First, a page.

Day Three: Bleeding Kansas

I woke up nervous. Even though I had organized my stuff the night before, I felt totally disorganized—I wasn’t even sure whether I had enough layers or the right food. My heart beats harder reliving that morning as I type this.

I had a total feeling of the unknown as we arrived in Manhattan, KS for the race. I was excited, but also thinking, “holy heck what have I just done and why do I think I have any business trying to ride more than 50 miles on a bike I’ve had for a week with shoes and pedals I’ve had for four rides?” Doubt, doubt, doubt.

The first few miles crawled by but I eventually found myself around two women I admire so much: Celia Santi from GU and Lyn Blubaugh. Unbeknownst to me, these ladies had decided they were going to ride with me ALL DANG DAY. I hope when I get better at this whole cycling thing I can pay it forward and inspire someone else the way Celia and Lyn did for me.

I had an absolute blast out there, laughing and learning and hurting and climbing and descending and figuring out how to eat and drink on the bike. I rode some of my fastest and slowest miles that day. I pedaled my bike up some crazy climbs while others around me hiked theirs. I also got off and hiked my bike up a hill for the first time ever; had a panic attack when we were spit onto the highway after a long, gnarly descent; and went through a dark time around the half-way mark. That day I rode 23 miles farther than I had ever gone on a single ride.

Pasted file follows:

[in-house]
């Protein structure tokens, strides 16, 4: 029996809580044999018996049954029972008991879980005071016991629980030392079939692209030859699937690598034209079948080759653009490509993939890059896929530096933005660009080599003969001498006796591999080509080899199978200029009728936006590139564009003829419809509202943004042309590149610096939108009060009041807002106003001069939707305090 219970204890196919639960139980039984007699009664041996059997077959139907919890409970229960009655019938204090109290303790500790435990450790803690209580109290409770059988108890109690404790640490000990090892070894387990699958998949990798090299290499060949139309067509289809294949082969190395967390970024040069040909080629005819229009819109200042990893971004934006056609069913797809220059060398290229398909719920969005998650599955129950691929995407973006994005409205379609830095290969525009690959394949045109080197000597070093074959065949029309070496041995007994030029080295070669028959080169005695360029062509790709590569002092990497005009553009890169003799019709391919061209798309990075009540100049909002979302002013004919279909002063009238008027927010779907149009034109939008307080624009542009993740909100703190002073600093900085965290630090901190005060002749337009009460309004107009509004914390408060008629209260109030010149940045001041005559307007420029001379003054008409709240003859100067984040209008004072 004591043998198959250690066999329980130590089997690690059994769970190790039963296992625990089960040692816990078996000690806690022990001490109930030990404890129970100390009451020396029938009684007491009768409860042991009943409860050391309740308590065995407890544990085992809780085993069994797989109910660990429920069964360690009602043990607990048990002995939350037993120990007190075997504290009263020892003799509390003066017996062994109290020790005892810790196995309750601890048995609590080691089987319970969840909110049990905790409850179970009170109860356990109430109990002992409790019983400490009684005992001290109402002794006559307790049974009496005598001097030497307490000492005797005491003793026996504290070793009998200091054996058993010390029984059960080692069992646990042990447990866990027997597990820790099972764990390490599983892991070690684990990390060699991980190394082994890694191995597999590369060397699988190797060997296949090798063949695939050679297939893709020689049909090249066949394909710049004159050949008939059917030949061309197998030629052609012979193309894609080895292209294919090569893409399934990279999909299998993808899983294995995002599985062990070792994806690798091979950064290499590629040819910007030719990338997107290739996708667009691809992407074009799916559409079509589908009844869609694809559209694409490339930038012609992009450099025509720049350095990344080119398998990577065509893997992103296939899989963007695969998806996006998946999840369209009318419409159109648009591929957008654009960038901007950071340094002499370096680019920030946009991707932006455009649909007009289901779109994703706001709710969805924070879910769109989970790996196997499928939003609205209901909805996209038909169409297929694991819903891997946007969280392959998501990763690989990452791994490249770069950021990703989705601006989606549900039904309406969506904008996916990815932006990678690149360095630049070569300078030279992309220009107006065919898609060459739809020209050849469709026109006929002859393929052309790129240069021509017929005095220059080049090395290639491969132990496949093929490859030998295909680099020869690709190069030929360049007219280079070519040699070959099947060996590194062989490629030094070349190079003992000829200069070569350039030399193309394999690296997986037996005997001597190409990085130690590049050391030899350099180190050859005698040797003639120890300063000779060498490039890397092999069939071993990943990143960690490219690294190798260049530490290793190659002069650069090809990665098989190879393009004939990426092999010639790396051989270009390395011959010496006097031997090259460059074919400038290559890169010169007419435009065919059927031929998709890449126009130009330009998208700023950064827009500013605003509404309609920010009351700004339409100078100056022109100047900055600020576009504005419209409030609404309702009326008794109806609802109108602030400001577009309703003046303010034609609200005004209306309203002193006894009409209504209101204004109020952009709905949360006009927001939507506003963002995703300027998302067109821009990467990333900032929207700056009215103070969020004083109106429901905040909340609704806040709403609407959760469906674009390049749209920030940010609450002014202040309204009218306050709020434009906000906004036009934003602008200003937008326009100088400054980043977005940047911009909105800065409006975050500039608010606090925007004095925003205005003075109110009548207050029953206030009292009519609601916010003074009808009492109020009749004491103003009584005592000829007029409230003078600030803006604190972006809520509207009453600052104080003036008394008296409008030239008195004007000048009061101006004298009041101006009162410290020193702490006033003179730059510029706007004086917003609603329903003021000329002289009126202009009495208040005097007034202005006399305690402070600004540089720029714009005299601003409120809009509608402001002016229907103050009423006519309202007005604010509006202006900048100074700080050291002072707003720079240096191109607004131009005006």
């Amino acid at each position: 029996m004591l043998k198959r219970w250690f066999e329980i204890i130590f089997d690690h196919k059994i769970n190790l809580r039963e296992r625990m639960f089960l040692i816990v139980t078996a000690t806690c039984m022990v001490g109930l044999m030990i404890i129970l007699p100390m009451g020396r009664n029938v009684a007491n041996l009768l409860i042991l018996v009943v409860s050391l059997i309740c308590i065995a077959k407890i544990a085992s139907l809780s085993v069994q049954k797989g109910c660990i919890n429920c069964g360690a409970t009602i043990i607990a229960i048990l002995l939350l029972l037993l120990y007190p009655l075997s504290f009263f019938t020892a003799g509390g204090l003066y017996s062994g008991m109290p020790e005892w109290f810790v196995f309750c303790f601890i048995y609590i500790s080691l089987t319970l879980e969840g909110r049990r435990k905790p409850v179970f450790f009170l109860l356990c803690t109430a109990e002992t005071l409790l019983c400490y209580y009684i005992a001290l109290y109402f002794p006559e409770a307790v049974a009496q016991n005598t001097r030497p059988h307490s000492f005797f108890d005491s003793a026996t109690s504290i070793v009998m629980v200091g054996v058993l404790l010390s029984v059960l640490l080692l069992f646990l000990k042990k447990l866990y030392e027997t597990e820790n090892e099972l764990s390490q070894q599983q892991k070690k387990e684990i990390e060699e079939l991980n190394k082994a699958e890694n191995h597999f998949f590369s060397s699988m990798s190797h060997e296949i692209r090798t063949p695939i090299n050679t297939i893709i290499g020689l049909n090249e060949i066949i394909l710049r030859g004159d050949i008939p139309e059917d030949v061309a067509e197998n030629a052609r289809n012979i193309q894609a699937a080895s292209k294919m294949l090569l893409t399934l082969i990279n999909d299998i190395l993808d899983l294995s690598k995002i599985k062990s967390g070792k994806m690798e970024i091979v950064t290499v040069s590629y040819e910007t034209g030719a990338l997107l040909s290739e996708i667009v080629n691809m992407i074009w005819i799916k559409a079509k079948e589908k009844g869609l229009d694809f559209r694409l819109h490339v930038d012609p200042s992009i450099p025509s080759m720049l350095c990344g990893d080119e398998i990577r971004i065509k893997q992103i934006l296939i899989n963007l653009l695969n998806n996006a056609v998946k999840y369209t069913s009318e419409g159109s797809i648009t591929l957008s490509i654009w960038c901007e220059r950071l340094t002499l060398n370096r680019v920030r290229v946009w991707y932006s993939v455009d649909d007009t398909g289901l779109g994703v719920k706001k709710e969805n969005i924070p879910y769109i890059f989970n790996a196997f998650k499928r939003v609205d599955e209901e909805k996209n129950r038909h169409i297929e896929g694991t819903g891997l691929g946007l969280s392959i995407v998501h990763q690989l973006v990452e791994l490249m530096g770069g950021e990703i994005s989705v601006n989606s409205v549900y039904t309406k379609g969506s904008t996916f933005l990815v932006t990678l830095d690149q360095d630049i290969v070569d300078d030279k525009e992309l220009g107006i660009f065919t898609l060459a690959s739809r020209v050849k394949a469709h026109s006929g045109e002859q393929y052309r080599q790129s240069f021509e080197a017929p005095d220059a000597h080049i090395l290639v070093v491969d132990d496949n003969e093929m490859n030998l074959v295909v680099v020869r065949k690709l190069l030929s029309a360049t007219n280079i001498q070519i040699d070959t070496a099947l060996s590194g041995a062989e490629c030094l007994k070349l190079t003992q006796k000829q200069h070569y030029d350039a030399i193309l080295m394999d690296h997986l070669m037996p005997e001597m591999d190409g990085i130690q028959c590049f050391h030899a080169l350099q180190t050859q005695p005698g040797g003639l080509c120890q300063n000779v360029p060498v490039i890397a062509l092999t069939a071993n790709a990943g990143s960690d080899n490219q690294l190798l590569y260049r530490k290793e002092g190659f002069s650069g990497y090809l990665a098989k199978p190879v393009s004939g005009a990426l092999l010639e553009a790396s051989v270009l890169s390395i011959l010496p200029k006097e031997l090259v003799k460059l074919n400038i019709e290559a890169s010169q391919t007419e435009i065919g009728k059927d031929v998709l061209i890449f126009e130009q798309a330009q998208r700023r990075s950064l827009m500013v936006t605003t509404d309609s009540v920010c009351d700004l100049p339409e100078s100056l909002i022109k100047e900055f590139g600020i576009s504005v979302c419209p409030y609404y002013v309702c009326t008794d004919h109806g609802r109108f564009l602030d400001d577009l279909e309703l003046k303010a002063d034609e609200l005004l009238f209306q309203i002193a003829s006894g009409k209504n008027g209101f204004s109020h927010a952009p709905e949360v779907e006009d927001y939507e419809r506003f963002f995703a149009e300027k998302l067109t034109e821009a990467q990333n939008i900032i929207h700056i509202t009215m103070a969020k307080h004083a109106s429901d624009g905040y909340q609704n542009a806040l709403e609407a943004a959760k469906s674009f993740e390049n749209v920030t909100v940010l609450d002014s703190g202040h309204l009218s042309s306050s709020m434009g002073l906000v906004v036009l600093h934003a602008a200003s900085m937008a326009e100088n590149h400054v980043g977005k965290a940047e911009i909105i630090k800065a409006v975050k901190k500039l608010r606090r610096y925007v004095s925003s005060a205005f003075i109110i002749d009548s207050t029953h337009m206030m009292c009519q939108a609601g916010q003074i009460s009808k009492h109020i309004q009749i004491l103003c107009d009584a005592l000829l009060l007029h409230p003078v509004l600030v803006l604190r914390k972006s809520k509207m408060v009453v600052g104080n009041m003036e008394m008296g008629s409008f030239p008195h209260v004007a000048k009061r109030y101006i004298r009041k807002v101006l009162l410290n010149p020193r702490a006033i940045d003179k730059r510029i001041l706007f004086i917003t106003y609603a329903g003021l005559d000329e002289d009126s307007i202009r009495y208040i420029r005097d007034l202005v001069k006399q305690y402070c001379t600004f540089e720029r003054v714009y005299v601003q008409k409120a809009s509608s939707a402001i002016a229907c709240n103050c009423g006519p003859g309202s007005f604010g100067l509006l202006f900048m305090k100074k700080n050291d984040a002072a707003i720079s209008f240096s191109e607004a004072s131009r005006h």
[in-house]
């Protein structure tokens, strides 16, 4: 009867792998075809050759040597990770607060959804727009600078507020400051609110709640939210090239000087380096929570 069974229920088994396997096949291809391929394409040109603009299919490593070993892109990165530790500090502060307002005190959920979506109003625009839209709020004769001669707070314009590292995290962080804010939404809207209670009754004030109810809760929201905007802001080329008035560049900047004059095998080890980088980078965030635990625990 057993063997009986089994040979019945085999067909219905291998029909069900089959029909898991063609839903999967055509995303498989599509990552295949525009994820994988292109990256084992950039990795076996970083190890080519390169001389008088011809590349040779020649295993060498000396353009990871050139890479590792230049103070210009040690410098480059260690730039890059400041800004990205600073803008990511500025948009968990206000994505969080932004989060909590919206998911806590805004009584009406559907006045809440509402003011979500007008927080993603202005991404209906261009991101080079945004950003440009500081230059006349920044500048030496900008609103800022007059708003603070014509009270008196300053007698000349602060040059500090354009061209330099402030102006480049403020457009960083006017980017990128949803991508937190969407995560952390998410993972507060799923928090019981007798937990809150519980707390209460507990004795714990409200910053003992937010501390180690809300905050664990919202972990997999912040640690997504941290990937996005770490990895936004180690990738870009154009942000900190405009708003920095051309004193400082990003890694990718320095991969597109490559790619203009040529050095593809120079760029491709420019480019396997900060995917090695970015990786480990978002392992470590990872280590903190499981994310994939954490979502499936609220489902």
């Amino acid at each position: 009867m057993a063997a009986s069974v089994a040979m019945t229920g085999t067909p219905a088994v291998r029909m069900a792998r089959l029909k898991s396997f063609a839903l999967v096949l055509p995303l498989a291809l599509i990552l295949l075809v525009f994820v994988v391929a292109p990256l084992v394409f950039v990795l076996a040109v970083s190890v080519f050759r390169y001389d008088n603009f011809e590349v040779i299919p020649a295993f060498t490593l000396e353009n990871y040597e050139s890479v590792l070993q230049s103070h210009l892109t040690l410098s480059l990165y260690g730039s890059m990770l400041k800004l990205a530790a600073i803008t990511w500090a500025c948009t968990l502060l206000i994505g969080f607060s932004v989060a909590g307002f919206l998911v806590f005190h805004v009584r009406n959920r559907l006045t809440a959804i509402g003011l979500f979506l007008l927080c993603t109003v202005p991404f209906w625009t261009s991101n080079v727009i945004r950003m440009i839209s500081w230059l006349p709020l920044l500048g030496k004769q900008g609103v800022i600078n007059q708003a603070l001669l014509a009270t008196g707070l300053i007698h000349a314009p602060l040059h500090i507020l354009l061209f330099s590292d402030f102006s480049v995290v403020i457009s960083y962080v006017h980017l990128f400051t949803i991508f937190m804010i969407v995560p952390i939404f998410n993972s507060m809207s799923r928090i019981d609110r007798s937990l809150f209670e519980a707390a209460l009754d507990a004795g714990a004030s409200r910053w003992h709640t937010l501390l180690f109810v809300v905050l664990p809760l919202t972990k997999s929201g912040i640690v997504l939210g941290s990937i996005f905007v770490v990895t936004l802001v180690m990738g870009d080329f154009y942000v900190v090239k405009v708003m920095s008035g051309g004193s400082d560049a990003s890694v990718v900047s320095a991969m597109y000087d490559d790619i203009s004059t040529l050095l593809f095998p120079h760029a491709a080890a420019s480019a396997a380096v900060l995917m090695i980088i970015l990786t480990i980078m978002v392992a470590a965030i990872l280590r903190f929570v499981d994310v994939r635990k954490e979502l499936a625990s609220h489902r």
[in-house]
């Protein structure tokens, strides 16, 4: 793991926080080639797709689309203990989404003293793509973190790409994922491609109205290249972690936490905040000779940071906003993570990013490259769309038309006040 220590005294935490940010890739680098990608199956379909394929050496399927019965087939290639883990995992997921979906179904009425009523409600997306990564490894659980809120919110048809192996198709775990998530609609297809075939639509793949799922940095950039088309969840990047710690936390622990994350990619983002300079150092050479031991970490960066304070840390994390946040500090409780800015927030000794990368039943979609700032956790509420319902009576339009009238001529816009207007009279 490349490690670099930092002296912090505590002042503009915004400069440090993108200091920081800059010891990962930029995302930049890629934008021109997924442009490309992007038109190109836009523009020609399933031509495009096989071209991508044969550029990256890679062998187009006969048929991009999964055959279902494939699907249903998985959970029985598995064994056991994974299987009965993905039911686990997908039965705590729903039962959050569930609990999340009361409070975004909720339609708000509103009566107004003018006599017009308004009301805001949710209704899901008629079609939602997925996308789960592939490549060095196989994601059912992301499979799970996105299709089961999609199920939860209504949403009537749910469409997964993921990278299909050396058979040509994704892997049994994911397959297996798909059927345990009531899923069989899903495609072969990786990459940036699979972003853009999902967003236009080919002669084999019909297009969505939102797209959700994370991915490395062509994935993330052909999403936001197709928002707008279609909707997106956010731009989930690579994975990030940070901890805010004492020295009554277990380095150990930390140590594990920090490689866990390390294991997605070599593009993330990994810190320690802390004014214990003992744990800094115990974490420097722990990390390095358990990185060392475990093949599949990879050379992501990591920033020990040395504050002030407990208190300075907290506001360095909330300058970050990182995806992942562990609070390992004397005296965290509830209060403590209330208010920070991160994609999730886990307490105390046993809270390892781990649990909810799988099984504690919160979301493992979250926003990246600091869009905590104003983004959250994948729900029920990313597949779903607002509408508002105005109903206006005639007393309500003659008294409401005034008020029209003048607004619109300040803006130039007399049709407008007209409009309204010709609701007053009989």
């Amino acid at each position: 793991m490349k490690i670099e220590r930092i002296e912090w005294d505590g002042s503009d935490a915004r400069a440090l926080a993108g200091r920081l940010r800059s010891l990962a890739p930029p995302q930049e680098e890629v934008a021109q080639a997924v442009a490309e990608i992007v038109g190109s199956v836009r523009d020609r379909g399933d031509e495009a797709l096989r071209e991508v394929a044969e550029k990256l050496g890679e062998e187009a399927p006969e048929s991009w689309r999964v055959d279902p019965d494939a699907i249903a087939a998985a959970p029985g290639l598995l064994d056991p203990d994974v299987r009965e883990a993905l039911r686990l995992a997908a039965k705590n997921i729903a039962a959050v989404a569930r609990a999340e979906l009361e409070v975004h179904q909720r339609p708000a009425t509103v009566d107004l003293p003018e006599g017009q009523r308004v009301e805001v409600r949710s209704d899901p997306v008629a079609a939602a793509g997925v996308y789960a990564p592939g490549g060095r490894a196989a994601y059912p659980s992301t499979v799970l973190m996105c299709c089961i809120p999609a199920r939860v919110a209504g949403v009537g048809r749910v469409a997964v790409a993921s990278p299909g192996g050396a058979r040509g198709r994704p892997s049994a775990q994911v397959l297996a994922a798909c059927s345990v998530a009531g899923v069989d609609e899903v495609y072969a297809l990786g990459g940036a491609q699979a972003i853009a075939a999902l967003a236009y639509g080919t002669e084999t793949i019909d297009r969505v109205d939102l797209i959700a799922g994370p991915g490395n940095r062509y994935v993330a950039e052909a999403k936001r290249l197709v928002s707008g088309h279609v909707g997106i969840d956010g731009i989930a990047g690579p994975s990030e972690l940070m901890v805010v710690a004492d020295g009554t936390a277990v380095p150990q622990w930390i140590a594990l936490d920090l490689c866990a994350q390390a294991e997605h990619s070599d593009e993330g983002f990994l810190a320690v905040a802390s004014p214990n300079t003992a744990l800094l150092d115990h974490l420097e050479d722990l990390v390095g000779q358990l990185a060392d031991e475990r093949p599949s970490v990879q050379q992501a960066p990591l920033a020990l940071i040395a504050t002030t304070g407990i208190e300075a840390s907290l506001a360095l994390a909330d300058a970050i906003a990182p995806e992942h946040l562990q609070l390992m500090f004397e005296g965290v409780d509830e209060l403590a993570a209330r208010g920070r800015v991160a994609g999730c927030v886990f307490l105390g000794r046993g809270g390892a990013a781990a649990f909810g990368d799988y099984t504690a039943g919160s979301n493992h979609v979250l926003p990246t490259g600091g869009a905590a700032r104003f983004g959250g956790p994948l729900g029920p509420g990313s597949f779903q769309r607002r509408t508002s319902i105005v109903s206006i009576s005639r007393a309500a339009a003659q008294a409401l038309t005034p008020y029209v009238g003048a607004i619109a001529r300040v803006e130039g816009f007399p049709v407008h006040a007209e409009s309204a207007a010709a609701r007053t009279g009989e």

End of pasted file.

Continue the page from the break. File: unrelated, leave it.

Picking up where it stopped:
I t was a fabulous day on the bike, but I can’t pretend that it was without challenges.

I hate riding on fast, paved roads more than I hate downhills, so when I found myself on my own for a two-mile, windy, paved downhill to a busy road which eventually led to the finish, I couldn’t breathe and started crying—mostly because I was mad at myself for being so afraid. I live across the street from trails and gravel roads, but I quickly hated myself for never forcing myself onto pavement and around cars and downhill before that day.

How did I ride 46 glorious miles, and then be terrified of the last few?

Why was I ruining my own experience?

Why couldn’t I just let go of the damn brakes and enjoy a little adrenaline rush?

But then again, what if I fell off my bike and landed in a ditch and got seriously hurt and it took forever for people to find me?

It’s a ridiculous train of thought, but that’s how my mind was spinning.

With only 1.5 miles to go, I got off of my bike and talked to myself on the side of the road. It wasn’t the highlight of my day, and I don’t want to dwell on the negative. But it is real life.